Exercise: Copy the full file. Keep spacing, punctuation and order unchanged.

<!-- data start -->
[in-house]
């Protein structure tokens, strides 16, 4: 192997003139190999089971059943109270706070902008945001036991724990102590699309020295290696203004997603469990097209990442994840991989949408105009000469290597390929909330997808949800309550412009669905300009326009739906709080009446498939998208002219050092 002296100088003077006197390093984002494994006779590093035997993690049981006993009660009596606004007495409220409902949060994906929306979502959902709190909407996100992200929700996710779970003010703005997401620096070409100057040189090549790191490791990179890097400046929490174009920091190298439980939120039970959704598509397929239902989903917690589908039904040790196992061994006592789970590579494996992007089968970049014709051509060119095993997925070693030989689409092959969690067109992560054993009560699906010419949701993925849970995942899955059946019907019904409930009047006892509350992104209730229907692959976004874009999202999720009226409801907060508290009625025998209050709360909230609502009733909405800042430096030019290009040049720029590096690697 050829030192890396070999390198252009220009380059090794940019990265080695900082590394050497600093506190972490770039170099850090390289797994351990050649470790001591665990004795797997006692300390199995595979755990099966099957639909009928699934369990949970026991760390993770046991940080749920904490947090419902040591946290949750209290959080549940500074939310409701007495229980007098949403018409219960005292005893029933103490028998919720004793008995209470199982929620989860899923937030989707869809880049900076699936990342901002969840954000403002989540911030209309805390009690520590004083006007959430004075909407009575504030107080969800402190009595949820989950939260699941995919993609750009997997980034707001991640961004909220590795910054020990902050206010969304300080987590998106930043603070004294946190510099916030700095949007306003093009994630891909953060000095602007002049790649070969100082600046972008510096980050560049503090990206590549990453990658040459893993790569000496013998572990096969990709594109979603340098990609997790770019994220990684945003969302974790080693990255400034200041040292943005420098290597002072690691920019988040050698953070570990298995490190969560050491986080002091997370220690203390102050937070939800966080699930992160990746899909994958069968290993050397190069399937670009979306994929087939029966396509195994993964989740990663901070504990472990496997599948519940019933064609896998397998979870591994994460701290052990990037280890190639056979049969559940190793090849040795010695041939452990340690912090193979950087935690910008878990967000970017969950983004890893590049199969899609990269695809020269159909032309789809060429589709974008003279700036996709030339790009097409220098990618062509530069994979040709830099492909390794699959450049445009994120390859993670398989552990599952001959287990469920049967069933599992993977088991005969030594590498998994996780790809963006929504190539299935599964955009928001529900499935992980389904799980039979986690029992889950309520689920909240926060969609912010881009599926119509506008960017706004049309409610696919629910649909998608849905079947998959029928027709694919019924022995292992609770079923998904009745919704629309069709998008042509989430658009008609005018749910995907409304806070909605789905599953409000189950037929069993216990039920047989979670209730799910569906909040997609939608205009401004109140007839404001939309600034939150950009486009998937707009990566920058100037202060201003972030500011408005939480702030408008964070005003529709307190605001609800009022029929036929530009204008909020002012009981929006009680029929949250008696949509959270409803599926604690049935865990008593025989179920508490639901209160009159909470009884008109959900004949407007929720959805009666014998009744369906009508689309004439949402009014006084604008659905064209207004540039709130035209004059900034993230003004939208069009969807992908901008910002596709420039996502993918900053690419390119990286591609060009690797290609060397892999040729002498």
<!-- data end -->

[in-house]
């Protein structure tokens, strides 16, 4: 192997003139190999089971059943109270706070902008945001036991724990102590699309020295290696203004997603469990097209990442994840991989949408105009000469290597390929909330997808949800309550412009669905300009326009739906709080009446498939998208002219050092 002296100088003077006197390093984002494994006779590093035997993690049981006993009660009596606004007495409220409902949060994906929306979502959902709190909407996100992200929700996710779970003010703005997401620096070409100057040189090549790191490791990179890097400046929490174009920091190298439980939120039970959704598509397929239902989903917690589908039904040790196992061994006592789970590579494996992007089968970049014709051509060119095993997925070693030989689409092959969690067109992560054993009560699906010419949701993925849970995942899955059946019907019904409930009047006892509350992104209730229907692959976004874009999202999720009226409801907060508290009625025998209050709360909230609502009733909405800042430096030019290009040049720029590096690697 050829030192890396070999390198252009220009380059090794940019990265080695900082590394050497600093506190972490770039170099850090390289797994351990050649470790001591665990004795797997006692300390199995595979755990099966099957639909009928699934369990949970026991760390993770046991940080749920904490947090419902040591946290949750209290959080549940500074939310409701007495229980007098949403018409219960005292005893029933103490028998919720004793008995209470199982929620989860899923937030989707869809880049900076699936990342901002969840954000403002989540911030209309805390009690520590004083006007959430004075909407009575504030107080969800402190009595949820989950939260699941995919993609750009997997980034707001991640961004909220590795910054020990902050206010969304300080987590998106930043603070004294946190510099916030700095949007306003093009994630891909953060000095602007002049790649070969100082600046972008510096980050560049503090990206590549990453990658040459893993790569000496013998572990096969990709594109979603340098990609997790770019994220990684945003969302974790080693990255400034200041040292943005420098290597002072690691920019988040050698953070570990298995490190969560050491986080002091997370220690203390102050937070939800966080699930992160990746899909994958069968290993050397190069399937670009979306994929087939029966396509195994993964989740990663901070504990472990496997599948519940019933064609896998397998979870591994994460701290052990990037280890190639056979049969559940190793090849040795010695041939452990340690912090193979950087935690910008878990967000970017969950983004890893590049199969899609990269695809020269159909032309789809060429589709974008003279700036996709030339790009097409220098990618062509530069994979040709830099492909390794699959450049445009994120390859993670398989552990599952001959287990469920049967069933599992993977088991005969030594590498998994996780790809963006929504190539299935599964955009928001529900499935992980389904799980039979986690029992889950309520689920909240926060969609912010881009599926119509506008960017706004049309409610696919629910649909998608849905079947998959029928027709694919019924022995292992609770079923998904009745919704629309069709998008042509989430658009008609005018749910995907409304806070909605789905599953409000189950037929069993216990039920047989979670209730799910569906909040997609939608205009401004109140007839404001939309600034939150950009486009998937707009990566920058100037202060201003972030500011408005939480702030408008964070005003529709307190605001609800009022029929036929530009204008909020002012009981929006009680029929949250008696949509959270409803599926604690049935865990008593025989179920508490639901209160009159909470009884008109959900004949407007929720959805009666014998009744369906009508689309004439949402009014006084604008659905064209207004540039709130035209004059900034993230003004939208069009969807992908901008910002596709420039996502993918900053690419390119990286591609060009690797290609060397892999040729002498």